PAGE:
The history of Lloth is closely linked to that of Astarte, the band with which Maria Tristessa Kolokouri’s star shone brightly before the gods of Olympus decided to call her back to their presence. This is in fact the initial moniker that one of the first all-female extreme bands used before the one that made her known to the most attentive fans: it’s no coincidence that Lloth would have been reborn in parallel to Astarte, if it hadn’t been for the disease to abruptly interrupt a project aimed at further developing the melodic black death of typical Mediterranean matrix. In deference to the memory of Maria, the reformed Lloth have published last year this Athanati (immortal, in Greek) and, led by the husband of the musician Nicolas Sic Maiis, were able to give life to fifty minutes of magnificent music, intense and exciting, as often happens when the compositional vis feeds on the adversity and the attempt to process the grief to transform the pain into an artistic form with a disruptive impact. In making amends for having listened to Athanati only today, six months after its release, I can’t help but say that a work of such depth has not had the prominence it would have deserved; It’s really strange, since the melodic black death built by Lloth is the most enthralling and involving work we’ve heard in the last years, thanks to a formula that, starting from the bases laid by bands like Moonspell and, obviously, Rotting Christ and Nightfall, increases the epic component of the sound, grafting on it that melodic sense that is the trademark of southern European bands. But, as always, words risk being reductive for a work that never lets up, kissed as it is by an excellent songwriting and by an instrumental execution as linear as impeccable, with the deep growl of Nicolas Sic Maiis to lead the dances, helped in some tracks by tutelary gods of the Hellenic metal scene as Efthimis Karadimas, in In the Name Of Love (Sacrifice), and Sakis Tolis, in Hell (Is A Place On Earth), without forgetting the vocals offered in Tristessa by Androniki Skoula, singer of Christos Antoniou’s Chaostar. Athanati offers a series of beautiful songs, among which it would be difficult to extract from the deck a potential single just for the embarrassment of choice between the title track (which draws sap from Moonspell’s Alma Mater), Born Of Sin (for what it’s worth my favorite) with a guitar melody almost unforgettable, In The Name Of Love (Sacrifice), the last track composed by Maria and that in the joint interpretation of Nicolas and Efthimis ends up making her presence still tangible among us, Empitness (and it could not be otherwise with the already mentioned contribution of Sakis) and the final epic hymn entitled I (Dead Inside). And if Pan, Alles In Black and Hell (Is A Place On Earth) are still beautiful pieces, that maybe remain only a bit less hooked to the memory than the ones mentioned above, two more important episodes in the economy of the album should be mentioned for their intrinsic meaning, such as Archos, dedicated to the son of the couple, with its slower and enveloping rhythms, and the poetic acoustic interlude of Tristessa. Athanati may lack in originality, because the influence of Rotting Christ and Nightfall is perceptible, not only for the imprimatur provided to the album by their respective leaders, but the greatness of Lloth is just in passing this aspect in the background, putting before everything an emotionality that is felt at every note, despite the pain is expressed through a robust and often angry sound, although seamlessly cloaked by a melodic afflatus that can make a difference. This is a wonderful album, which leaves as the only question about the ability of Lloth to express themselves again in the future on these levels, when they may be called upon to compose a work whose meaning does not go, as in this case, beyond the purely musical, even if I feel like betting on the fact that Maria will continue for a long time and with the same results to act as the muse of the band.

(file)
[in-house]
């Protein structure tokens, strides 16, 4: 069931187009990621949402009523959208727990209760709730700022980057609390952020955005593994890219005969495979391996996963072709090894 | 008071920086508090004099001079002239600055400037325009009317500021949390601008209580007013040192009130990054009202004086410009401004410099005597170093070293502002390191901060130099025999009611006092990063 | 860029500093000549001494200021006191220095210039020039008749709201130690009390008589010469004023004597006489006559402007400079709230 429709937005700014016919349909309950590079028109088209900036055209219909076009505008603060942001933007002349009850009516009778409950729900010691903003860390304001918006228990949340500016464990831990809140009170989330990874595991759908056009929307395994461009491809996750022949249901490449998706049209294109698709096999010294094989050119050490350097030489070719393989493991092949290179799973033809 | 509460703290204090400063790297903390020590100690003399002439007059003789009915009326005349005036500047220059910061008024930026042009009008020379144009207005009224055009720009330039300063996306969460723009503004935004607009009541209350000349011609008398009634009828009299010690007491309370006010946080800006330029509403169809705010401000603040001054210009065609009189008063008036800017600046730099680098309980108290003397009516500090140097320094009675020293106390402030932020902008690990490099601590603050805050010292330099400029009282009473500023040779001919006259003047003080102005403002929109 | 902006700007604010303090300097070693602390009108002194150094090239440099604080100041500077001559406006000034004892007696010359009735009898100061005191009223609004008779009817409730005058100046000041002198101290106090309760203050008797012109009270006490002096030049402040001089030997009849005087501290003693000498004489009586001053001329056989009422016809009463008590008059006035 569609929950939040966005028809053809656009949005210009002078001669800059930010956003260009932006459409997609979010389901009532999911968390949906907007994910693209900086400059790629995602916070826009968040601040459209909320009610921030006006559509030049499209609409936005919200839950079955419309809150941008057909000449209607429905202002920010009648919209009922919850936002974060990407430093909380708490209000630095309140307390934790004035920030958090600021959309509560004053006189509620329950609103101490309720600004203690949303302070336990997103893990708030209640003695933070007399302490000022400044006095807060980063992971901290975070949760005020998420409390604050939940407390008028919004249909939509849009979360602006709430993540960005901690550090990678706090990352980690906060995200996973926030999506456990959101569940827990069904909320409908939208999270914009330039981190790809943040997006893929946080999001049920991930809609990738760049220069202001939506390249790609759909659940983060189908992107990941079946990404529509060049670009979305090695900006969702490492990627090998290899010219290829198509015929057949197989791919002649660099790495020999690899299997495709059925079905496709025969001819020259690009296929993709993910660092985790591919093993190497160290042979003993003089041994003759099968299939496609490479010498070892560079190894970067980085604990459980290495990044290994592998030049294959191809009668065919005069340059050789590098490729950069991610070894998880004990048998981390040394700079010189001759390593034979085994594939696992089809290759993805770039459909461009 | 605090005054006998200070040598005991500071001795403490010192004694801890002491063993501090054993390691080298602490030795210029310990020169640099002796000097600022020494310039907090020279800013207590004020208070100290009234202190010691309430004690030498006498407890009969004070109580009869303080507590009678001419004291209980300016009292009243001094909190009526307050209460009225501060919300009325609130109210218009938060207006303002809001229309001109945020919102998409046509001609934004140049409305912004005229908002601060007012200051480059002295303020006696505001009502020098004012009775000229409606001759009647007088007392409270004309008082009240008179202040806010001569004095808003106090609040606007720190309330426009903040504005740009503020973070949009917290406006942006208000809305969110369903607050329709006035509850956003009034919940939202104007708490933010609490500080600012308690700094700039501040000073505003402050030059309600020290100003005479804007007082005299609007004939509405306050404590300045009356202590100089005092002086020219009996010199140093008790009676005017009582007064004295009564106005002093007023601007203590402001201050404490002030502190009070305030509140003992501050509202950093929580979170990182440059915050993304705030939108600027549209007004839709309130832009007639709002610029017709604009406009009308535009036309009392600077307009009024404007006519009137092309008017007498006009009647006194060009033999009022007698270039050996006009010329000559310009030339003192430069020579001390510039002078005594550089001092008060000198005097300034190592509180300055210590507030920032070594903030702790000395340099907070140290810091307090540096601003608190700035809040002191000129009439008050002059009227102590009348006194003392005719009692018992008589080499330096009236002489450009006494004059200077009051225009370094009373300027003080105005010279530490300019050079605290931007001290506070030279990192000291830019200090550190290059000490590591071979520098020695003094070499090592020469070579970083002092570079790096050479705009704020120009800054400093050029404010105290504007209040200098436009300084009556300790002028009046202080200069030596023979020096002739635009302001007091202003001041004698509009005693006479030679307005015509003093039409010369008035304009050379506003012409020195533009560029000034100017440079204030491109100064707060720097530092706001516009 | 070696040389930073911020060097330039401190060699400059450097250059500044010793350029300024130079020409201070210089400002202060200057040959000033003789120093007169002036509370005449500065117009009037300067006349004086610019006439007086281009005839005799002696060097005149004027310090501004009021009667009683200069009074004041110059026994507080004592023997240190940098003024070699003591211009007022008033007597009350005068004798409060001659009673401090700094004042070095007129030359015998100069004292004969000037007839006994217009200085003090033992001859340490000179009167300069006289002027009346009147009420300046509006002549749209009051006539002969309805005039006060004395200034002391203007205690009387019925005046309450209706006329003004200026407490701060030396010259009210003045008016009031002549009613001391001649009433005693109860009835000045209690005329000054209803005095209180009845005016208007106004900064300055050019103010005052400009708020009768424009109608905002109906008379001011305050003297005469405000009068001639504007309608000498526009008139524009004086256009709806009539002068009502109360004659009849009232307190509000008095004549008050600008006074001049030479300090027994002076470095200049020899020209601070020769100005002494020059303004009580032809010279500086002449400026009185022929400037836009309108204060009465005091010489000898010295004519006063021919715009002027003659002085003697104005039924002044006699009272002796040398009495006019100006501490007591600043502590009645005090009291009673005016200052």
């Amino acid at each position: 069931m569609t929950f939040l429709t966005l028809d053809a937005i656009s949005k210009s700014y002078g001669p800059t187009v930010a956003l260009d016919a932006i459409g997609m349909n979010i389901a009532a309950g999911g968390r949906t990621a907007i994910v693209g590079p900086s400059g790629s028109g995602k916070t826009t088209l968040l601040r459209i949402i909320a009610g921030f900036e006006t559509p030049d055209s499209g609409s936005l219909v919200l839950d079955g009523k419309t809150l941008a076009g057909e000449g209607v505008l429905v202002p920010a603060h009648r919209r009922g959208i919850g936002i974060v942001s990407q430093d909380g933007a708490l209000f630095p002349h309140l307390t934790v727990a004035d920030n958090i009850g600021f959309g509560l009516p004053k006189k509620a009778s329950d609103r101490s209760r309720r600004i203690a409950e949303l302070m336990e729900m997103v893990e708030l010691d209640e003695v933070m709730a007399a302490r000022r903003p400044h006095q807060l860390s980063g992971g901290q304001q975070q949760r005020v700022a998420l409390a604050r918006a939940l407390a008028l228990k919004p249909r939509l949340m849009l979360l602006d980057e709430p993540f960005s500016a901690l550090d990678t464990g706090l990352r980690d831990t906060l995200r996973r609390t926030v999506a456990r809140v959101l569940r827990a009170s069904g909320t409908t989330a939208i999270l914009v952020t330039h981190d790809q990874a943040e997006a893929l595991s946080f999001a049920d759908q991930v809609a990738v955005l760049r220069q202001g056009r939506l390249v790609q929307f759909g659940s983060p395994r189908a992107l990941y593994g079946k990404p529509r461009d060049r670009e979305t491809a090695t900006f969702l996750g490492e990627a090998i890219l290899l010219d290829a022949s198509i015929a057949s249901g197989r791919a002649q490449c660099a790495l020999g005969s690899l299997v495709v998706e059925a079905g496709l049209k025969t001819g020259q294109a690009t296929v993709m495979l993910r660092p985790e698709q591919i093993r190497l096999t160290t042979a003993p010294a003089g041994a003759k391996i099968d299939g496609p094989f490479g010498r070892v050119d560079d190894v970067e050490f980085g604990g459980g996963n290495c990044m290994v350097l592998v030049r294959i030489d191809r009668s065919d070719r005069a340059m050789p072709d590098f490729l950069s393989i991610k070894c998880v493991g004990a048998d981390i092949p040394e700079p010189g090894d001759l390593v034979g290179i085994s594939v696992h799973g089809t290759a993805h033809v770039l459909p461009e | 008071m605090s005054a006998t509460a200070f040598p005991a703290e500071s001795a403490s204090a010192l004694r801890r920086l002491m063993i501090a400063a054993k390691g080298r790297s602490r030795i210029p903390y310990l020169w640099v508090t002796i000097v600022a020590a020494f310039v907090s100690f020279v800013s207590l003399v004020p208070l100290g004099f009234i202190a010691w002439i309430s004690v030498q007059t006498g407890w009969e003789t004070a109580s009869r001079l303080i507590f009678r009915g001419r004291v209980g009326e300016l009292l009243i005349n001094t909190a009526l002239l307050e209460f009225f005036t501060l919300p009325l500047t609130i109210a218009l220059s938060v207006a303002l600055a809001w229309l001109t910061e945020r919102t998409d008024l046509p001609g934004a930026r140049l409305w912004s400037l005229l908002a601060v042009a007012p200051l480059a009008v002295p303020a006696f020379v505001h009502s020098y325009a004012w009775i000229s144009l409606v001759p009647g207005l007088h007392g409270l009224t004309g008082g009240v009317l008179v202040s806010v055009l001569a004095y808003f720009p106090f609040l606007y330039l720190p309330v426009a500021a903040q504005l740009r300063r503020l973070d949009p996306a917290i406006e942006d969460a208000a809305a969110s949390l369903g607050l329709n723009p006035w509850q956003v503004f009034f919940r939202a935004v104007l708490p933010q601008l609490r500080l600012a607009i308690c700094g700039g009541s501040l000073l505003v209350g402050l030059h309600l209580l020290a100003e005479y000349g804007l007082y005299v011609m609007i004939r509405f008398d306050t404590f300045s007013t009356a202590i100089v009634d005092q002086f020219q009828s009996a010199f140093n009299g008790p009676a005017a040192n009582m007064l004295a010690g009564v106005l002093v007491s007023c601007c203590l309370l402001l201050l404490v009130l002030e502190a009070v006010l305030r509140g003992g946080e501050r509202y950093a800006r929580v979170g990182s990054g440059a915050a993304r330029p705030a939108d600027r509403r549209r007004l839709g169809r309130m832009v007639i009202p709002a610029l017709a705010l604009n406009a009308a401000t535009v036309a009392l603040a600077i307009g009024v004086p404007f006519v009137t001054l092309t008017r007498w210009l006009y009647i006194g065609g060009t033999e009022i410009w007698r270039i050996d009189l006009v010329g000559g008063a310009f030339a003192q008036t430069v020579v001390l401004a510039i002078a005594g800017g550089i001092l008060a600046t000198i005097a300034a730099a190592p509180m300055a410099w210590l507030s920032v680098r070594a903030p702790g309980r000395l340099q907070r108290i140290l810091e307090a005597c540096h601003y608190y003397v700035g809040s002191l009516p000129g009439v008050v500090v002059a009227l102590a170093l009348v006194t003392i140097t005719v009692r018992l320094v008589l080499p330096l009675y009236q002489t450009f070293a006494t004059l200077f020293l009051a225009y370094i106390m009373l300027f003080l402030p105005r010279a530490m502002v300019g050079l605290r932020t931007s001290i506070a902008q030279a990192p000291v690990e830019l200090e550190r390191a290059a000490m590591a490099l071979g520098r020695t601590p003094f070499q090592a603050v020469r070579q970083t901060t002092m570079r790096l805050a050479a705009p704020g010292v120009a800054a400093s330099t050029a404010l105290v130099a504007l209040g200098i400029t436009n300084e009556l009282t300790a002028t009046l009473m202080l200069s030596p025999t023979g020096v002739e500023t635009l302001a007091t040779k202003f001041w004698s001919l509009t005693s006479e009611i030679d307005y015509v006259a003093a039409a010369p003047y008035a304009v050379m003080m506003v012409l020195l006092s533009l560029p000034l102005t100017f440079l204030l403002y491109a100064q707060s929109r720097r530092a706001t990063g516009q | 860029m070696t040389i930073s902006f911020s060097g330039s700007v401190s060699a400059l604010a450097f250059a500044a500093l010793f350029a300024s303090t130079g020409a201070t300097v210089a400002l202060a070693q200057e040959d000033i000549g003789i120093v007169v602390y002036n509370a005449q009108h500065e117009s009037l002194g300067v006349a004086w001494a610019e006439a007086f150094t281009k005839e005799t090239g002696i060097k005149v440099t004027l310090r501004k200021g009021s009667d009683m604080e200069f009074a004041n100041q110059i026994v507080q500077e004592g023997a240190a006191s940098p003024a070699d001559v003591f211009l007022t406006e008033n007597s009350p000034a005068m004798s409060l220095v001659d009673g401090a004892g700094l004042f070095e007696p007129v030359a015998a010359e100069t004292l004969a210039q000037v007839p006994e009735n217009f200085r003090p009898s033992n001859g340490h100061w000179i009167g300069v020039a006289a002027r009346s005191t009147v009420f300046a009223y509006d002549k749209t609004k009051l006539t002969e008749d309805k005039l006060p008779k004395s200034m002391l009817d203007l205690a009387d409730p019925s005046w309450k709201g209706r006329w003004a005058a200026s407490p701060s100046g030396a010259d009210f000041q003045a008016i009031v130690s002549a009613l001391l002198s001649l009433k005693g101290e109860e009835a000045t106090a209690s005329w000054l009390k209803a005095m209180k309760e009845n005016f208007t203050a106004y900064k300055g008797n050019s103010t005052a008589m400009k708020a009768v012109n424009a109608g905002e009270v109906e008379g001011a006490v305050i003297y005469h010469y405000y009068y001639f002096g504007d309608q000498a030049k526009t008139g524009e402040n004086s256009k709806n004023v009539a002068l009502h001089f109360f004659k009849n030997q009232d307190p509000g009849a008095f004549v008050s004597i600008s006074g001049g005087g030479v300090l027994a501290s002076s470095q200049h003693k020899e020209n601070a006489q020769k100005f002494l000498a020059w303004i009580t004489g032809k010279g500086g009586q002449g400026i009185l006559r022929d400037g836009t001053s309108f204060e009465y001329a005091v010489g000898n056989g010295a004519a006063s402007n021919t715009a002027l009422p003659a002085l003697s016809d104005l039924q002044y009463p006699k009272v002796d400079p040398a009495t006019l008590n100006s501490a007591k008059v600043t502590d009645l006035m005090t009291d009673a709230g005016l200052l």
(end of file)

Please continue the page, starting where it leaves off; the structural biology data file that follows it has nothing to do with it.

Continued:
2017 – Sleaszy Rider Records
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